Pen Testing: What and Why

Updated: Feb 6, 2020

“I’m just a keystroke away from downloading their entire database,”

said the experienced hacker. Fortunately, this was an ethical hacker - an expert penetration tester in my company performing an authorized test commissioned by a client, while carefully documenting the results to present to said client.

Unfortunately, there are plenty of bad actors who would download the “entire database” and sell or post the contents on the Dark Web or to other bad actors. Performing penetration tests is an excellent way to determine how vulnerable your systems, applications, and organizational assets are. In fact, although cyber security is truly multi-layered and multi-faceted, frequent penetration testing is a quick way to really understand what I would call infrastructural blind spots. 

Clients will often call and say “I want a penetration test. “ I always make it a point to ensure we’re on the same page by ascertaining whether the client wants a mere vulnerability or web app scan, or a proper penetration test. So how would you define the differences?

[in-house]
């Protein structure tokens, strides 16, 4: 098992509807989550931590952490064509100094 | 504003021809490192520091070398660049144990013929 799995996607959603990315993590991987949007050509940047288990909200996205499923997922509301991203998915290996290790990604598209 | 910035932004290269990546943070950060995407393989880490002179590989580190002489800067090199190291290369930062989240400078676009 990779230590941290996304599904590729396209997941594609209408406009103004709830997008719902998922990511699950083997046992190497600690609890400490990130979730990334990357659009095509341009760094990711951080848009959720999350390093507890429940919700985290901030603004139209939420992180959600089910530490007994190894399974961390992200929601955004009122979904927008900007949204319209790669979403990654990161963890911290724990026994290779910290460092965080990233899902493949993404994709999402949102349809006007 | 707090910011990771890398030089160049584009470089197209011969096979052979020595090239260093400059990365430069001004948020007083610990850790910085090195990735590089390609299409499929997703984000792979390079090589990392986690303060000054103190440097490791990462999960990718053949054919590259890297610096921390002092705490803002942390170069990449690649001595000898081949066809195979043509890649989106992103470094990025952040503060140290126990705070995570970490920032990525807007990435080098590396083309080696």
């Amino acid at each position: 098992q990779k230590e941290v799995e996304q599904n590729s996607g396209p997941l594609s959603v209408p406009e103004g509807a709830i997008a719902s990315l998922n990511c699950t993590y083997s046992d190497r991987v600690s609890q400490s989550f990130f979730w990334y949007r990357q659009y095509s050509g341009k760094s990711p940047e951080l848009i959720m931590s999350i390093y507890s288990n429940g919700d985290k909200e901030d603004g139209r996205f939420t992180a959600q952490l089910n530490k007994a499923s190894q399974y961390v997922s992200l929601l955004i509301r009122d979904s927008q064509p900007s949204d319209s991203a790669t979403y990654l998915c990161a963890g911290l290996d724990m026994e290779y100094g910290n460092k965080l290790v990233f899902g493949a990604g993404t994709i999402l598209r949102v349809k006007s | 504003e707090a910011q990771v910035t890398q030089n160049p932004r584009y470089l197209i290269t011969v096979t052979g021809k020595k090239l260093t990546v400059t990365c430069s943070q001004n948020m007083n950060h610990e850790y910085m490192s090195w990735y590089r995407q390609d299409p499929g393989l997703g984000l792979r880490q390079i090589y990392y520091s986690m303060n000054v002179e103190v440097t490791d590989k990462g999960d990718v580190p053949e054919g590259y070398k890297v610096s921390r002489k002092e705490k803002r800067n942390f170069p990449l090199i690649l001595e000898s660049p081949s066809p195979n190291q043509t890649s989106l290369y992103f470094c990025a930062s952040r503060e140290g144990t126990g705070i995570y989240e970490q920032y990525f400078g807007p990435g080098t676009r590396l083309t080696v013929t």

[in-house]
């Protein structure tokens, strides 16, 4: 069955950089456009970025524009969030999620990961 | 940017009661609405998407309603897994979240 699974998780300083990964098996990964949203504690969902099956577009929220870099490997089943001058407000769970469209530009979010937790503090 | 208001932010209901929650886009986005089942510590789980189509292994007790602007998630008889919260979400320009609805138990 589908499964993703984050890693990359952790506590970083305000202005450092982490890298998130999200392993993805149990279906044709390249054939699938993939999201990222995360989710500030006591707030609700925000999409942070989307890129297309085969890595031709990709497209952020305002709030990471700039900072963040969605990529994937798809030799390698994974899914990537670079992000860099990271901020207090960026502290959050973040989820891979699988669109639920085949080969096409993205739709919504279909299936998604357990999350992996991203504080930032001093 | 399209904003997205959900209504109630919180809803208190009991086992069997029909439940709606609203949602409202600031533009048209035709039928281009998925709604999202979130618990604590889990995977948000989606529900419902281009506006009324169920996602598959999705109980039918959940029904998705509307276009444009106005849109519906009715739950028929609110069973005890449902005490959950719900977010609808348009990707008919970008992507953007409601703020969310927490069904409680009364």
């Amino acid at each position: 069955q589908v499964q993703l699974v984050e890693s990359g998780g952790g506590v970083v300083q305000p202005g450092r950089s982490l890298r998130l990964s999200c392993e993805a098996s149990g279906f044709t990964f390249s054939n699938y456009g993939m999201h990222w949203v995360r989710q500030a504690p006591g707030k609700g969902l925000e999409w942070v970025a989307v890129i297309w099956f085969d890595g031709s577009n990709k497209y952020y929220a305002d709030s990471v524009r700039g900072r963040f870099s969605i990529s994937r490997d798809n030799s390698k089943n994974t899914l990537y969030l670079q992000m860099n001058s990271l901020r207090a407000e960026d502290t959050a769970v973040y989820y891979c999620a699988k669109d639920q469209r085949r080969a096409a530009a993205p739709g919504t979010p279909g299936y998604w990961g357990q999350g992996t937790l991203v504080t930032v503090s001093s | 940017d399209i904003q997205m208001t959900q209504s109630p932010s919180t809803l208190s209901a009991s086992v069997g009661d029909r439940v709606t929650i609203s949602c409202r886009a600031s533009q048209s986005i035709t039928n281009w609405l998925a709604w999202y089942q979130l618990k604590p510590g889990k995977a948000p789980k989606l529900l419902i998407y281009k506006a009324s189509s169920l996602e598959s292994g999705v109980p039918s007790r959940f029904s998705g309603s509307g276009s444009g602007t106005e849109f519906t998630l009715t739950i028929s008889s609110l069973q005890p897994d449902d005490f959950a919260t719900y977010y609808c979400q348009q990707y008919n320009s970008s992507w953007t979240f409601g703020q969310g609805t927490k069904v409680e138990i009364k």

Clearly stated, a penetration test is a real-world, simulated attack performed by certified and qualified engineers, using both automated and manual attack techniques. They professionally find and appropriately exploit all vulnerable attack vectors until they have exploited them all, and professionally document all findings with clear remediation advisement including multiple screen shots.

Penetration testing is a small price to pay compared to the potential $3.9 million average data breach cost*.

The book from CRC Press (when available) will share many “scrubbed” but real scenarios and the vulnerabilities that led to the findings, including tools, methodologies and conclusions. 

For the real takeaways, conclusions and “meat” surrounding the chapter on penetration testing and other contributions, stay tuned! The book should be out and available by May-June of this year. 

Until then, consider this: annual or semi-annual penetration testing is a small price to pay compared to the potential $3.9 million average data breach cost*.

*IBM in conjunction with the Ponemon Institute

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